Call for Papers:
Connecting across Europe? Ceiling Painting and Interior Design in the Courts of Europe around 1700
International Symposium organized by The Corpus of Baroque Ceiling Painting in Germany (CbDD) from Ludwig-Maximilians-Universität in Munich and The Bavarian Academy of Sciences and Humanities in cooperation with
● der Landeshauptstadt Hannover, Herrenhäuser Gärten,
● The Institute of History of Art and Musicology – IKM of the Austrian Academy of Sciences (ÖAW), and
● The Research Group for Baroque Ceiling Painting in Central Europe (BCPCE).
Mural Painting as a medium of social distinction of European courts around 1700
The Corpus of Baroque Ceiling Painting in Germany (CbDD) regards painting on walls and ceilings as a medium. In a courtly context, mural painting would serve the sovereign to define his status within the court society, just as he did otherwise in the fields of architecture or interior design.
Around 1700, a formal and thematic change can be observed in the choice of these media of social distinction, especially at the courts North of the Alps. In the field of mural painting it is striking in which way the ceiling is now no longer divided into multiple fields, but preferably dominated by one single monumental painting. This way mural painting can define the room. Monumentality resides in scale, and a new form of illusionism becomes important. The 'inganno degli occhi', a highly sophisticated form of illusionism prevails. Mural painting on ceilings gains autonomy and as a medium it follows its own logic. Furthermore, walls and ceiling can now be set into one integrating decorative scheme. This change is not just a matter of form, but also a matter of content: Glorifications and personifications are no longer represented in the old-established way and subject to dynastic formulas but become more and more individualized and tailored for a specific patron.
Moreover, within the larger European context, mural painting should not be misunderstood as exclusively made in fresco or secco technique, or studied in isolation. The decision for oil painting on canvas or on walls seems - for a longer period of time - not only to have been a question of quality or of the possibility to hire a specialist, but also a question of esthetics. A large number of paintings on ceilings and especially on walls in Central- and Northern Europe have been painted on canvas and were adjusted on ceilings and walls. Stucco does also play an important role here, and seems to have been applied also in rooms of ' higher rank'.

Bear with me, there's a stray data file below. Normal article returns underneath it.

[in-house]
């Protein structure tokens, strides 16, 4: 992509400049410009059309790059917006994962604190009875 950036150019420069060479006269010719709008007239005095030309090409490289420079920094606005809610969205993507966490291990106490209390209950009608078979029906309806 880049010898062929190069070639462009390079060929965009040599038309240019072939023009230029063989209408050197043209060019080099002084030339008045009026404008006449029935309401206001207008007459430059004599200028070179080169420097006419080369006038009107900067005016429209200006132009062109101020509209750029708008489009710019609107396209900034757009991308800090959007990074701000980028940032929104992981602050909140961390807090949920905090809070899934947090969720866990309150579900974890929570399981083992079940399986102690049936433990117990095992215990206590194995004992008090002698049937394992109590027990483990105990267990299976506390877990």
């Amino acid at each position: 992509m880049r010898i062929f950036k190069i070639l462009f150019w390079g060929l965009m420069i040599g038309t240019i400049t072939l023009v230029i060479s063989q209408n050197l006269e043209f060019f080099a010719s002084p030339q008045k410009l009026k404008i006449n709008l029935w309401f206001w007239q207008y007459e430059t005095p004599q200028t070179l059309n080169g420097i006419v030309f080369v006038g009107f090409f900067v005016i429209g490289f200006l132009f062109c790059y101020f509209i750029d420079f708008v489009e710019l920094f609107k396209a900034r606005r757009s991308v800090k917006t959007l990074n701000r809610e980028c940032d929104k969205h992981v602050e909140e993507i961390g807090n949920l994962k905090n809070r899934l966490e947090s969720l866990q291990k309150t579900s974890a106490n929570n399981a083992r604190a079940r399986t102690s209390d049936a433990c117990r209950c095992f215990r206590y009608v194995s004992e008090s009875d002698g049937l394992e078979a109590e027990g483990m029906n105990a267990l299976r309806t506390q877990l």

Possible reasons for the change in interior decoration
The Corpus of Baroque Ceiling painting in Germany (CbDD) wants to connect the described transformation in the field of mural painting with the political changes in Europe around 1700. This shift of focus occurs parallel to a new position of power established by the monarchs and their states. The sovereigns are now striving for an acknowledgment of their newly achieved status. Numerous territories and new princes within the Holy Roman Empire want to effect their new rights of sovereignty, just as the kingdoms of Sweden and England, or the court of the House of Orange in the Netherlands and, later, in England. Despite their basically anti-catholic orientation, motifs once established to mark protestant ideals, vanish, and patterns, before decidedly perceived as catholic, are taken over, and new forms of a supra-national and trans-confessional court culture of the nobility and the higher nobility develop in Western Europe.